By Jordy Yager - 12/20/12 12:03 AM EST
Congressional planners of President Obama’s inauguration announced a crowd management plan on Wednesday in an attempt to avoid the problems many ticket-holders faced four years ago.
Inauguration staff will monitor social media sites for signs of slow-moving lines, more personnel will be on the scene to direct people to their appropriate seating areas and more magnetometers will be in place to try and help speed the screening process along, according to planners.
A lack of security personnel, a broken magnetometer and a dearth of signs and directions contributed to what became known as the “purple tunnel of doom,” so called because many of those stuck in the tunnel had tickets for the “purple” seating area.
“At our very first meeting, the members of the Joint Congressional Committee and I decided that we had to make crowd management a top priority for the upcoming ceremonies,” Schumer said in a statement.
“For many months, we’ve been developing a plan that will keep ticket lines moving and ensure that everyone who comes to Washington, D.C., to celebrate democracy enjoys their experience. I’m hopeful that our plan will solve the issues that plagued past ceremonies, and will contribute to a smooth day on Jan. 21.”
Schumer said that if staff picked up on a trend of attendees complaining about their entrance or screening process on social media sites, such as Twitter, “officials will be directed to the area of concern to address the issue in real time.”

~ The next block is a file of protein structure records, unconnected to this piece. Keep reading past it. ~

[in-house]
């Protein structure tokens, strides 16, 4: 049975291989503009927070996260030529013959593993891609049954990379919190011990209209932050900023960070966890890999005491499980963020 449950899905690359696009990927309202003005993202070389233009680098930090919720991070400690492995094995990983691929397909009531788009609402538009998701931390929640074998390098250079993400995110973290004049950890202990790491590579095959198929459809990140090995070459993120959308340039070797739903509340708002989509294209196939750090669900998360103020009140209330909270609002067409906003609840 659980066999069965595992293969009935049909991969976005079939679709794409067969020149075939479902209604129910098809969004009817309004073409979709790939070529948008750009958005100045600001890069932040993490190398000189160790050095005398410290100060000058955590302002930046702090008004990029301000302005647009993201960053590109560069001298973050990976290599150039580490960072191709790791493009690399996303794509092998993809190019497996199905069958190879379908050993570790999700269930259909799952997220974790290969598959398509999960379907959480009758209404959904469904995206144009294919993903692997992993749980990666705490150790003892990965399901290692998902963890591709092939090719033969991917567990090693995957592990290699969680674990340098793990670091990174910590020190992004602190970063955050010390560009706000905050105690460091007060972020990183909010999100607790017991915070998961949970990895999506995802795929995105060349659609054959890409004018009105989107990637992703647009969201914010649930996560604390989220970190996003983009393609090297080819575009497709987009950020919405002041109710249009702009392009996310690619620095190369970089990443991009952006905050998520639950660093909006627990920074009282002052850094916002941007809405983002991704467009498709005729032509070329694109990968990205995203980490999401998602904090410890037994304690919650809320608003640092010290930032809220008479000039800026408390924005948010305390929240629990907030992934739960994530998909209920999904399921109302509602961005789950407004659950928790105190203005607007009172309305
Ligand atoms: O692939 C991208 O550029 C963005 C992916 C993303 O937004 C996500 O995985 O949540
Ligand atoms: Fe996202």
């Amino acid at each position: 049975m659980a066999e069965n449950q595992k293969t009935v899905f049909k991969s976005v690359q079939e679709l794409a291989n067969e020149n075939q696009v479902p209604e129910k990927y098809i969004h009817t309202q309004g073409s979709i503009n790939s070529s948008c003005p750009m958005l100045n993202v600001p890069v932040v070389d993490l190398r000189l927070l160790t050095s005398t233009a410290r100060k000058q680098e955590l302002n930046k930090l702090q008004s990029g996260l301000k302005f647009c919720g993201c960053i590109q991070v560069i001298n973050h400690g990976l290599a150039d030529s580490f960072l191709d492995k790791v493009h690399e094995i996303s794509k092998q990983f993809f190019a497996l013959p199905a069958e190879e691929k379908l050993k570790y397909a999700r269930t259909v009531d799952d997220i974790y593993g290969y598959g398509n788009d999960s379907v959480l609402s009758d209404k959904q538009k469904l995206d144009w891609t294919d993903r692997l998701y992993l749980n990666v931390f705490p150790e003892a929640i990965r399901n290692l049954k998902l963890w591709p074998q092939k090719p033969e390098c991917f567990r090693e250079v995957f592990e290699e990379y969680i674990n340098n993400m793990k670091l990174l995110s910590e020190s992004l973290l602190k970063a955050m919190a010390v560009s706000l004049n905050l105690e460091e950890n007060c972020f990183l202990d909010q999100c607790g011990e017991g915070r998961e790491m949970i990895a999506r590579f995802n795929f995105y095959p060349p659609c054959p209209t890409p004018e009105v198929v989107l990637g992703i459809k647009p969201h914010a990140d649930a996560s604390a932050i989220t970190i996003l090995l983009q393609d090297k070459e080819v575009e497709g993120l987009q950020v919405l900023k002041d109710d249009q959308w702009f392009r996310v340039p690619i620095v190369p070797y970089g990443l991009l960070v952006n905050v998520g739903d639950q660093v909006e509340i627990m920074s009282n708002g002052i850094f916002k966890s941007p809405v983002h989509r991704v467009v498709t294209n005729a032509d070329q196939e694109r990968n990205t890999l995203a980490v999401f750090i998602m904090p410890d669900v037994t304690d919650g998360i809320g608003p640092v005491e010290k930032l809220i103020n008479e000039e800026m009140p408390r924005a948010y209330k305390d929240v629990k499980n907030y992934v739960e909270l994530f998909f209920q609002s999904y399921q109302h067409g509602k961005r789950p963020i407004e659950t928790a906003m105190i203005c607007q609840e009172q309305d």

As an additional precaution, Schumer said that the Third Street tunnel would be closed to pedestrian traffic on Inauguration Day and signs directing people where to go will be dramatically increased throughout the city.
The fateful tunnel was slated to be closed on Jan. 20, 2009, for Obama’s first inauguration as well. But as an estimated 1.8 million people descended on the National Mall and the Capitol complex, scores of ticket-holders were directed to wait in line in the Third Street tunnel, only to find themselves stuck there for hours in the cold, missing the event.
“Poor and insufficient signage was a lead contributor to long ticket lines and misdirected attendees,” said the JCCIC in a Wednesday press release.
“In addition, there were too few ticket checkers to ensure that people were in the correct line. Therefore, attendees who had the wrong ticket color were unaware of the problem until they reached the entrance, often after waiting hours in line. Insufficient magnetometers for the crowd size also became overwhelmed, leading to shutdowns and long lines in ticketed sections.”
A federal report issued after the 2009 inauguration made several recommendations to the planners of the ceremony, which the JCCIC says have been taken into consideration for next year’s event.
According to the report, federal and regional officials had difficulty sharing information ahead of the last inauguration and local officials need to develop a better, more comprehensive crowd-management plan that identifies potential cracks within interagency communication.
Security for the day’s event, which is expected to draw fewer people this time around, will be handled by the U.S. Capitol Police, Washington D.C. Metro Police, the Secret Service, the House and Senate sergeants at arms, the FBI, the Park Police and the joint military task force.